To what extent we have to rely on spatial metaphors when we think about time turns out to be a hotly debated topic in cognitive psychology. According to the “strong version” of one theory, the human brain just can’t intuitively grasp the concept of time. This theory holds that the human brain, like the brains of all other animals, evolved to help us perceive and interact with the physical world.

When humans subsequently acquired the capacity for abstract reasoning, we had to use our existing sensory and motor systems – the ones we use for seeing, hearing and touching things and moving around in the real world – in the service of understanding abstract concepts. In other words, according to this theory, we are mentally incapable of understanding the concept of time without thinking of it in concrete terms. For instance, by visualizing it as a physical path.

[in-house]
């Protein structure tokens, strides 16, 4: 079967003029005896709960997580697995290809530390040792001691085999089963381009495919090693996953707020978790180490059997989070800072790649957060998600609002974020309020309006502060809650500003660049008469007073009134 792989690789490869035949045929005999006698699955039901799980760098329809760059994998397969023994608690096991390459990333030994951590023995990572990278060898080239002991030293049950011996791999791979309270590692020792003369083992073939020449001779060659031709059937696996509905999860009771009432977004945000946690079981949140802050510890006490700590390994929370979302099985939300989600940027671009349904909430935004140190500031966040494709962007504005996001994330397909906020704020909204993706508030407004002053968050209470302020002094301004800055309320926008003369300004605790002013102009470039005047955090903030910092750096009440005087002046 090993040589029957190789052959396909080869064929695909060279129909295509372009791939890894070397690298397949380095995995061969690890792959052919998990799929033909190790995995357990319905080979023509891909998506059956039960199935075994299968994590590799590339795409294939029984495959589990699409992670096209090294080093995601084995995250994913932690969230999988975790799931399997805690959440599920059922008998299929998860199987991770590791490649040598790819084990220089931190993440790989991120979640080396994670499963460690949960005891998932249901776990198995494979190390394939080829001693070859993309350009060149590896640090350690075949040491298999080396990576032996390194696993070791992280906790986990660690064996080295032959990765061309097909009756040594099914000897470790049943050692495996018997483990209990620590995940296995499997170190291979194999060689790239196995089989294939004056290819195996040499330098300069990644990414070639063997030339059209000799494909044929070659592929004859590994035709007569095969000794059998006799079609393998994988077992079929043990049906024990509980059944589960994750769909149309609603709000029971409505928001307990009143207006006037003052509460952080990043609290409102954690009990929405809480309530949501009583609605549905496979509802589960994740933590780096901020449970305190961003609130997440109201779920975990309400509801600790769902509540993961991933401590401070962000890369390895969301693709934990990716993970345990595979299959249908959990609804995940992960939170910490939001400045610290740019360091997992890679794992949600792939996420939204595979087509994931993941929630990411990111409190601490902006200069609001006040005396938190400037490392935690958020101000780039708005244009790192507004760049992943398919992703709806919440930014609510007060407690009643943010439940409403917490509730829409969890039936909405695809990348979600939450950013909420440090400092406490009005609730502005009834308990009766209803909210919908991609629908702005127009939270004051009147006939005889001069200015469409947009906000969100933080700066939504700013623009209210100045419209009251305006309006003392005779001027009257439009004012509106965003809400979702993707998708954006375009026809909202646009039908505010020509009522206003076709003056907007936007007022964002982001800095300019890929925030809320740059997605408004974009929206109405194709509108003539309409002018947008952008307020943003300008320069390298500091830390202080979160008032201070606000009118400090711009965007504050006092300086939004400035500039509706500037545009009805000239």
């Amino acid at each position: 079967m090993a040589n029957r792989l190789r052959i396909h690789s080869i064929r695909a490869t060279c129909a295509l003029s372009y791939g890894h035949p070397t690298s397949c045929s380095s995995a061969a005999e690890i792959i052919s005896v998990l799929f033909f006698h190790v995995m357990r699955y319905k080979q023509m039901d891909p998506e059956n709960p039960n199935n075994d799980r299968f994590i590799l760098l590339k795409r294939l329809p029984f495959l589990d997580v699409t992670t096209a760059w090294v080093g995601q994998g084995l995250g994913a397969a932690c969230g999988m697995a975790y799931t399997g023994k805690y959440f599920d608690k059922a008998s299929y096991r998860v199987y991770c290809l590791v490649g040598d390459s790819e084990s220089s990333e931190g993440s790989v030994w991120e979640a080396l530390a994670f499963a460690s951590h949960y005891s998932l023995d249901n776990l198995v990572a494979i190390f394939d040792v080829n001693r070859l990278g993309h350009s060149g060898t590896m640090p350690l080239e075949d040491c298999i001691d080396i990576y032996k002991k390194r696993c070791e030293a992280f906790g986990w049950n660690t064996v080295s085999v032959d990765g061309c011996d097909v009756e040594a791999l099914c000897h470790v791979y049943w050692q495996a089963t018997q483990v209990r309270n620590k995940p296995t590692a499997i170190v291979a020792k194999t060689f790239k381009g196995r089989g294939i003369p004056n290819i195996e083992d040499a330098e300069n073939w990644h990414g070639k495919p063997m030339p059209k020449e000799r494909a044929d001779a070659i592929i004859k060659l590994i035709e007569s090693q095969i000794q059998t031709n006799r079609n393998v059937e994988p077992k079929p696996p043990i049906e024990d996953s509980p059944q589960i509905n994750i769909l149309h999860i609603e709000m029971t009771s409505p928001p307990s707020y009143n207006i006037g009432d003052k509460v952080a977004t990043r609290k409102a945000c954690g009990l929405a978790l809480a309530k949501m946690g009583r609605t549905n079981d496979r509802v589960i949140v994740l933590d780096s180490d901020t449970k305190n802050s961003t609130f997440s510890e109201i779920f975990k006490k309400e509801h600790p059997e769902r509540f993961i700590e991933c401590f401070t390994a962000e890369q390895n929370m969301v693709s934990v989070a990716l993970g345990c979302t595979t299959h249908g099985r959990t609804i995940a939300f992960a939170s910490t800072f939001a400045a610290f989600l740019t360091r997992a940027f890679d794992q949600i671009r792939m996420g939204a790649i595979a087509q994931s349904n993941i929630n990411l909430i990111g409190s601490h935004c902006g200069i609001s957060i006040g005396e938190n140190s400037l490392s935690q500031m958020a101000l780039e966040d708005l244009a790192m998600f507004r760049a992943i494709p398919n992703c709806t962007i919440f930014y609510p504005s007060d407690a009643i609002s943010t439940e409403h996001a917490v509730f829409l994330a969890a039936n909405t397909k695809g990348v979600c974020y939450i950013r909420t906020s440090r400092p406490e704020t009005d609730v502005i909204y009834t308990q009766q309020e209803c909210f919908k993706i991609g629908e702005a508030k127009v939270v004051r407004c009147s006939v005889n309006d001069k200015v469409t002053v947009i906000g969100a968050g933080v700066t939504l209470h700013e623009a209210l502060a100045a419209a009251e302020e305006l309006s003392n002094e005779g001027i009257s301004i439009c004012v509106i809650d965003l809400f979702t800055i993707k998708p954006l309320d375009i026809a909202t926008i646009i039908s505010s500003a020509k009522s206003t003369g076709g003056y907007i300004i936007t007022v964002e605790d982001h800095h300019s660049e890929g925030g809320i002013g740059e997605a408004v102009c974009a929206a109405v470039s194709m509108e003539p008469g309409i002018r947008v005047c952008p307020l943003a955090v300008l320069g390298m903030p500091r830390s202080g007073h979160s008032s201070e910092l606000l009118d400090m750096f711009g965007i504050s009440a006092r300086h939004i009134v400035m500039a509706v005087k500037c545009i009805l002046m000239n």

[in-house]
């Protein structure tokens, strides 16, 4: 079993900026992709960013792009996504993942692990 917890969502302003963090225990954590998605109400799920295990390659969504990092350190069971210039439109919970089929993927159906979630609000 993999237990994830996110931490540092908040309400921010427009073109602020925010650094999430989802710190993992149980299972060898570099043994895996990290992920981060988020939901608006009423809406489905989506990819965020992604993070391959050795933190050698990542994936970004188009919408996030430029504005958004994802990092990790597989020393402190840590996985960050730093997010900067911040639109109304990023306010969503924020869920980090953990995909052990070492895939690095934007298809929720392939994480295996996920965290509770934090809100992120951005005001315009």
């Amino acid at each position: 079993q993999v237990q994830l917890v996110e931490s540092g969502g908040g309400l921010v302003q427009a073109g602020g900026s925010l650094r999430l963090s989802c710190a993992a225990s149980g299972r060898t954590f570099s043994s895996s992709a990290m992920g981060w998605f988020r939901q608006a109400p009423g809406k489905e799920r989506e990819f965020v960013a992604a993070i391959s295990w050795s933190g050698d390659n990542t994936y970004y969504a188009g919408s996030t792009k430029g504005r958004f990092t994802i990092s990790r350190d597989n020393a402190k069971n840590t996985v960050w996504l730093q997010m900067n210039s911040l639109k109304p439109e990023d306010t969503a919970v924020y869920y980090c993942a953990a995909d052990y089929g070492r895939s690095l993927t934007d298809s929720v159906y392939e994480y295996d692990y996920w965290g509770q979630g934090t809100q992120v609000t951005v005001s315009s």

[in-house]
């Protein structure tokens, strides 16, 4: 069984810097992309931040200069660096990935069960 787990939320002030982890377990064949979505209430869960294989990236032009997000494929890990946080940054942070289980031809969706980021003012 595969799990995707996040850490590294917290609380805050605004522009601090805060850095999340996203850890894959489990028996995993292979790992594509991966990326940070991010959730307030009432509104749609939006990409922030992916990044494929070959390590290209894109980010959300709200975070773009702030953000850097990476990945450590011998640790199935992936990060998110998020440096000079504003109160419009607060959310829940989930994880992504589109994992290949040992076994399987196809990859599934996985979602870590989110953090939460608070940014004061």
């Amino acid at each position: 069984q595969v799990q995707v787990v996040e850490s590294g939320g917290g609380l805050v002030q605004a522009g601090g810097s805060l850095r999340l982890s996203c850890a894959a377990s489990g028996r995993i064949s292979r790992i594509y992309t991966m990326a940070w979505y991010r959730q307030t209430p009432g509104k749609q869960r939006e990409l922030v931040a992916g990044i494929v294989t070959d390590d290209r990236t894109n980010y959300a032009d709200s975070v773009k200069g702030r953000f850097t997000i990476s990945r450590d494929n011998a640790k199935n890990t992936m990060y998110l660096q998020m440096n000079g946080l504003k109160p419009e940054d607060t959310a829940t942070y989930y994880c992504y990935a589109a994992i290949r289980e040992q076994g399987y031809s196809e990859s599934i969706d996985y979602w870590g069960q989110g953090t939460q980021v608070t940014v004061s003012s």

If this theory (or even a weaker version of it) is true, it has profound implications for designing EHR user interfaces. If we can present a sequence of clinical events as points in space along a visual timeline, we should be able to grasp this time-based data with little cognitive effort.

In other words, we can “co-opt” the parts of our brain — including our high-bandwidth visual processing system — that have been finely honed by millions of years of evolution to intuitively grasp the physical world in the service of grasping abstract concepts. In doing so, we spare our finite cognitive resources for patient care issues.